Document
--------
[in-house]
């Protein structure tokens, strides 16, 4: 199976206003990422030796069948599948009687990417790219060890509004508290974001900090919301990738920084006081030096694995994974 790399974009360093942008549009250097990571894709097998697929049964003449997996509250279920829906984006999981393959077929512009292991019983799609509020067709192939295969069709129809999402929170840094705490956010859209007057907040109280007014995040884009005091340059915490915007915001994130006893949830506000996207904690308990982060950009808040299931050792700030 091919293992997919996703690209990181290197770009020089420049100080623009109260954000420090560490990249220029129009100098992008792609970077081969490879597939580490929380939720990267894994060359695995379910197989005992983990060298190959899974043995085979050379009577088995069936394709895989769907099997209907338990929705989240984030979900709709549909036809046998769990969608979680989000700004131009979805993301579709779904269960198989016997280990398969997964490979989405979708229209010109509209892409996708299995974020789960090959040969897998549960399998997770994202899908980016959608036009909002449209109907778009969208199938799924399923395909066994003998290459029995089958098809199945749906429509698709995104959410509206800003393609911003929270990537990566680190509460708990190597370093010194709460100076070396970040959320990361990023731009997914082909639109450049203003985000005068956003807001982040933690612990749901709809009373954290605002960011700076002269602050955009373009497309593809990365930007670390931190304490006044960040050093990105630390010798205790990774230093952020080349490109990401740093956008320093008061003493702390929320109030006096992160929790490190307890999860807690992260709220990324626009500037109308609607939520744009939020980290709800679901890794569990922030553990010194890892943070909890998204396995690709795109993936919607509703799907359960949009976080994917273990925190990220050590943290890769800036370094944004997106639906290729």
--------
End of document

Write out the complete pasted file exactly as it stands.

[in-house]
């Protein structure tokens, strides 16, 4: 199976206003990422030796069948599948009687990417790219060890509004508290974001900090919301990738920084006081030096694995994974 790399974009360093942008549009250097990571894709097998697929049964003449997996509250279920829906984006999981393959077929512009292991019983799609509020067709192939295969069709129809999402929170840094705490956010859209007057907040109280007014995040884009005091340059915490915007915001994130006893949830506000996207904690308990982060950009808040299931050792700030 091919293992997919996703690209990181290197770009020089420049100080623009109260954000420090560490990249220029129009100098992008792609970077081969490879597939580490929380939720990267894994060359695995379910197989005992983990060298190959899974043995085979050379009577088995069936394709895989769907099997209907338990929705989240984030979900709709549909036809046998769990969608979680989000700004131009979805993301579709779904269960198989016997280990398969997964490979989405979708229209010109509209892409996708299995974020789960090959040969897998549960399998997770994202899908980016959608036009909002449209109907778009969208199938799924399923395909066994003998290459029995089958098809199945749906429509698709995104959410509206800003393609911003929270990537990566680190509460708990190597370093010194709460100076070396970040959320990361990023731009997914082909639109450049203003985000005068956003807001982040933690612990749901709809009373954290605002960011700076002269602050955009373009497309593809990365930007670390931190304490006044960040050093990105630390010798205790990774230093952020080349490109990401740093956008320093008061003493702390929320109030006096992160929790490190307890999860807690992260709220990324626009500037109308609607939520744009939020980290709800679901890794569990922030553990010194890892943070909890998204396995690709795109993936919607509703799907359960949009976080994917273990925190990220050590943290890769800036370094944004997106639906290729």